Formatively assess each group’s Great Invention Summary using the Great Invention Summary Checklist. Provide feedback that is both positive (Fantastic! Marconi is credited with inventing the radio.) and guiding (Did your group remember to list references?). Formatively assess student journal entries using the Unit Writing Checklist found in the Unit Attachment (see extensions). Assess journal entries for evidence of realistic ways the telephone and television impact daily lives.
1. The Beacon Unit Plan associated with this lesson can be viewed by clicking on the link located at the top of this page or by using the following URL: http://www.beaconlearning center.com/search/details.asp?item=3005. Once you select the unit’s link, scroll to the bottom of the unit plan page to find the section, “Associated Files.” This section contains links to the Unit Plan Overview, Diagnostic and Summative Assessments, and other associated files (if any).
2. If possible, make arrangements with the media specialist to take students to the media center to conduct their research.
3. Pair a less capable reader with a more fluent reader to facilitate learning during the research activity.
4. Note: Remember, the Internet can be a valuable source to use for newer inventions. Pay attention to the reading level and the amount of information on the site before sharing with students. You might want to use a computer lab and bookmark some appropriate sites for students to use. Take the time to explore for these sites and bookmark them PRIOR to beginning the lesson.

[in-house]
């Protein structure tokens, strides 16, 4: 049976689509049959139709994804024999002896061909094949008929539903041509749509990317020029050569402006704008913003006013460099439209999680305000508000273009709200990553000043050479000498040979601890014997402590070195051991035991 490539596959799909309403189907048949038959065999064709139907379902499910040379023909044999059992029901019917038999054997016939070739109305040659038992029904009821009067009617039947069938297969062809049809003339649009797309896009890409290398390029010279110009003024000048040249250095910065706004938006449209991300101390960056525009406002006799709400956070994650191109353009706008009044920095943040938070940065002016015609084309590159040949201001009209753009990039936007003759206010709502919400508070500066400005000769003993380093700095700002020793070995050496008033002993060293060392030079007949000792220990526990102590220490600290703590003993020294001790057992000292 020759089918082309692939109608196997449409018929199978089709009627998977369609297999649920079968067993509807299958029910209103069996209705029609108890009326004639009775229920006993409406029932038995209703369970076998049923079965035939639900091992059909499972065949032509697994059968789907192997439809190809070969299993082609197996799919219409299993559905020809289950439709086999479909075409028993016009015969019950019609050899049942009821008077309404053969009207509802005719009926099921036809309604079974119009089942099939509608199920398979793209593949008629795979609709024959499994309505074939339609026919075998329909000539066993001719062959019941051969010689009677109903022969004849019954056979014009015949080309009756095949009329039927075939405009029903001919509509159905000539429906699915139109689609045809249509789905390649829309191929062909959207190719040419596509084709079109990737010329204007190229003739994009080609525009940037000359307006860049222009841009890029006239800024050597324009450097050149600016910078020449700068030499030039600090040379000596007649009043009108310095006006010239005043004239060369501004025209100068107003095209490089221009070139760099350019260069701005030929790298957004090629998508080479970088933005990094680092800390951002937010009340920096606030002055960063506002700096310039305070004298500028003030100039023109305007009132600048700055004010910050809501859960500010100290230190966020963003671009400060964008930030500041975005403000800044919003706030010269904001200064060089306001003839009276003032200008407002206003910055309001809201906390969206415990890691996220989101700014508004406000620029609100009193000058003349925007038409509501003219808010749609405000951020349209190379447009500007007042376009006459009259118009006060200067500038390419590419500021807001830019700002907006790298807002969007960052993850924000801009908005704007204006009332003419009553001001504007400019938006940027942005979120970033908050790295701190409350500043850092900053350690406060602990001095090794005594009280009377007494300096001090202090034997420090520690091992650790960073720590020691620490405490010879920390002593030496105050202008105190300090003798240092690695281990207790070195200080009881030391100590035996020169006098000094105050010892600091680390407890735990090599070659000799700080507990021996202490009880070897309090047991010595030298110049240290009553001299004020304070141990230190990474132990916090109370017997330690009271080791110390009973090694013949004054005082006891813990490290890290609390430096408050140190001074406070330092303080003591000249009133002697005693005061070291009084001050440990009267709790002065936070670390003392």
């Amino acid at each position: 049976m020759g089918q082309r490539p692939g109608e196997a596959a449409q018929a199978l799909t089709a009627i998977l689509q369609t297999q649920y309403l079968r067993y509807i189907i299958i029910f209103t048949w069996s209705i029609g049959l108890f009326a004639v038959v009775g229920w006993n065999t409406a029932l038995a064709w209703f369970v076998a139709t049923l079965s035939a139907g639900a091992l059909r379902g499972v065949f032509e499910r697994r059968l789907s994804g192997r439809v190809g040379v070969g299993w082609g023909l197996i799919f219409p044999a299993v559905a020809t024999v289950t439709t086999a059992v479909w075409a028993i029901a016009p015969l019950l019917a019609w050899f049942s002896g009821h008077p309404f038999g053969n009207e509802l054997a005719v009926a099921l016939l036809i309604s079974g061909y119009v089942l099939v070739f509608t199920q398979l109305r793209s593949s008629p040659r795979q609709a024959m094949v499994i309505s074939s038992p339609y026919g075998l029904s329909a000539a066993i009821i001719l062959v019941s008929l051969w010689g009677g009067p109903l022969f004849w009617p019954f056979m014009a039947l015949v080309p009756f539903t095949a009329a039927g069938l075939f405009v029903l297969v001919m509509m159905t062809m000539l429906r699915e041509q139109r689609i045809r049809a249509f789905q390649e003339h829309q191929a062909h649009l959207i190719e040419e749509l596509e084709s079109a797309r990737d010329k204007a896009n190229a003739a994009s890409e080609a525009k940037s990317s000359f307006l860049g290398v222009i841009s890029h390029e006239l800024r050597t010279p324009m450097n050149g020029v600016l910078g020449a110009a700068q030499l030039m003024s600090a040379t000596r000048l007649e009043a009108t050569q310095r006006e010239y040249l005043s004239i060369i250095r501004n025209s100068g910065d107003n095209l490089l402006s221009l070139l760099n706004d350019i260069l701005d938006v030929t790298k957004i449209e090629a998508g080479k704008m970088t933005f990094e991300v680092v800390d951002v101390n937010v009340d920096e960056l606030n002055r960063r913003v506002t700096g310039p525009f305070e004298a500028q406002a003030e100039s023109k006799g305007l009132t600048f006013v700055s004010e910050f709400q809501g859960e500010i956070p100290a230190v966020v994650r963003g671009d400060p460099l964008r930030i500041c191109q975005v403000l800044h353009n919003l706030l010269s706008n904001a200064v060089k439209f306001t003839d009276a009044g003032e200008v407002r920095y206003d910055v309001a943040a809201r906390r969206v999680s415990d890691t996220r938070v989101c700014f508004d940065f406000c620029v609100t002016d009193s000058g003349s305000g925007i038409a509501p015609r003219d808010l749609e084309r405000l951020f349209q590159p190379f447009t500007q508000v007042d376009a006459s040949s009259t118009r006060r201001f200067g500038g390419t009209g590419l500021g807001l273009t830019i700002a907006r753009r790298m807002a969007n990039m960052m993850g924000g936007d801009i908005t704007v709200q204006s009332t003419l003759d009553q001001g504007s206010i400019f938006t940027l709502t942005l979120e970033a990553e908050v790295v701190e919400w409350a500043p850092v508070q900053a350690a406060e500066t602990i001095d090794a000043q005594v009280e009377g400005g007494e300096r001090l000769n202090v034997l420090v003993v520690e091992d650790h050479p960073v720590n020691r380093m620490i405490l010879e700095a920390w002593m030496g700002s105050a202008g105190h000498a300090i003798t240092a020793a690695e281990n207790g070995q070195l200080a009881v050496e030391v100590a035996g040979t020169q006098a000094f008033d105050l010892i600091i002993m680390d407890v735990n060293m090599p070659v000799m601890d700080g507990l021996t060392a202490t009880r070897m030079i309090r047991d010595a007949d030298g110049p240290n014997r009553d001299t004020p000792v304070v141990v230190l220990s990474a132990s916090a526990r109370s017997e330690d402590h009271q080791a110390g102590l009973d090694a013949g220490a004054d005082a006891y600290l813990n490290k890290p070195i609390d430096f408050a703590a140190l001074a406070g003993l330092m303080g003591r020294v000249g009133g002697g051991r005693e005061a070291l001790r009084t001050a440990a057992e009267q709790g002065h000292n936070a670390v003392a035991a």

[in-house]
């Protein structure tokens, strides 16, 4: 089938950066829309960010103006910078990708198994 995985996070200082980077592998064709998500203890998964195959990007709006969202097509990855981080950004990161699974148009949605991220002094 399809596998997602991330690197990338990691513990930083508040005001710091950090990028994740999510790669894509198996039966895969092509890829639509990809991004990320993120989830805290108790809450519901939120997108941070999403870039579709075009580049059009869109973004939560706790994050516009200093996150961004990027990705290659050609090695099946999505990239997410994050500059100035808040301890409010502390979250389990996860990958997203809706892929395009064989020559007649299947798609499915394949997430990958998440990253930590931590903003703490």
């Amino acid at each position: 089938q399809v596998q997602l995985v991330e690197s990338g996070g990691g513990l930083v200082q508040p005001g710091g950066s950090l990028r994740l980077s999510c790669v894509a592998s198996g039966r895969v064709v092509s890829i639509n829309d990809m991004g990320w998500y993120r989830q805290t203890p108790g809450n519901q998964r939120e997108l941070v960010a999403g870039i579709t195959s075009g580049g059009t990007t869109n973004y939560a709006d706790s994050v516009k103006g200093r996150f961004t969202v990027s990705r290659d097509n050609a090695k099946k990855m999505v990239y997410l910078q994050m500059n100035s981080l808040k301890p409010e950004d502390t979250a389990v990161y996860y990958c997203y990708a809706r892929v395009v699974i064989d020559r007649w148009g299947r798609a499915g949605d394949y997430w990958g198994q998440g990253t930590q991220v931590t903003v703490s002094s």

5. Note: Throughout the unit, students do write for a variety of occasions and reasons, therefore the need for writing for a variety of occasions is met by the end of the unit.
Web supplement for Inside InformationInvention Hall of Fame
Web supplement for Inside InformationInventors Museum
Web supplement for Inside InformationDiscovery Schools: Kathy Schrock’s Guide to Educators – History and Social Studies
Web supplement for Inside InformationSpotlight Biographies: Inventors
Web supplement for Inside InformationAmerican Experience: Way Back, U. S. History for Kids: Technology in 1900
Web supplement for Inside InformationInventor of the Week Archives
Web supplement for Inside InformationHistory of Basketball
Web supplement for Inside InformationJust Read Now
Web supplement for Inside InformationInventions and Inventors
A museum is broken into and the thief mismatches pictures of inventions and inventors. Students are asked to help solve the mystery while learning about significant inventions and inventors in the field of communication since the Renaissance.Max and Mavis and the Case of the Missing Inventors, Part 1: Communication